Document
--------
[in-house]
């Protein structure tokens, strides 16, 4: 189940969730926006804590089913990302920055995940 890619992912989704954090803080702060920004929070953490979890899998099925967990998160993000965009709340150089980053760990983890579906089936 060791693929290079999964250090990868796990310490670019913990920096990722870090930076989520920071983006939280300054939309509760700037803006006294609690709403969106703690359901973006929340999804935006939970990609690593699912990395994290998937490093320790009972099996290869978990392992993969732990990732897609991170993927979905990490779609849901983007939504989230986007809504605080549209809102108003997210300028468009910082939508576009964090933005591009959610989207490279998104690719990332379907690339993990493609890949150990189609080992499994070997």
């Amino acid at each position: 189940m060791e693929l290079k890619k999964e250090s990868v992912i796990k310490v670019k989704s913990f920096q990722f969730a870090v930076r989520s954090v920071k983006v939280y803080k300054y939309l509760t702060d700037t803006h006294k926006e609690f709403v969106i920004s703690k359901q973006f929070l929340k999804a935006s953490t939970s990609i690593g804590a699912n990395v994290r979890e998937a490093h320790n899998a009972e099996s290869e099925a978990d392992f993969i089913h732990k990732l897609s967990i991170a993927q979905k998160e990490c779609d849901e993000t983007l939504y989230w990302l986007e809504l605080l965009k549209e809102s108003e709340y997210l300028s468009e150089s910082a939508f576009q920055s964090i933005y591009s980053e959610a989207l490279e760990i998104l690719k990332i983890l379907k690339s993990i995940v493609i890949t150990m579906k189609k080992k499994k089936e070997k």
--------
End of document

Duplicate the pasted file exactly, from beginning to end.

[in-house]
């Protein structure tokens, strides 16, 4: 189940969730926006804590089913990302920055995940 890619992912989704954090803080702060920004929070953490979890899998099925967990998160993000965009709340150089980053760990983890579906089936 060791693929290079999964250090990868796990310490670019913990920096990722870090930076989520920071983006939280300054939309509760700037803006006294609690709403969106703690359901973006929340999804935006939970990609690593699912990395994290998937490093320790009972099996290869978990392992993969732990990732897609991170993927979905990490779609849901983007939504989230986007809504605080549209809102108003997210300028468009910082939508576009964090933005591009959610989207490279998104690719990332379907690339993990493609890949150990189609080992499994070997």
């Amino acid at each position: 189940m060791e693929l290079k890619k999964e250090s990868v992912i796990k310490v670019k989704s913990f920096q990722f969730a870090v930076r989520s954090v920071k983006v939280y803080k300054y939309l509760t702060d700037t803006h006294k926006e609690f709403v969106i920004s703690k359901q973006f929070l929340k999804a935006s953490t939970s990609i690593g804590a699912n990395v994290r979890e998937a490093h320790n899998a009972e099996s290869e099925a978990d392992f993969i089913h732990k990732l897609s967990i991170a993927q979905k998160e990490c779609d849901e993000t983007l939504y989230w990302l986007e809504l605080l965009k549209e809102s108003e709340y997210l300028s468009e150089s910082a939508f576009q920055s964090i933005y591009s980053e959610a989207l490279e760990i998104l690719k990332i983890l379907k690339s993990i995940v493609i890949t150990m579906k189609k080992k499994k089936e070997k």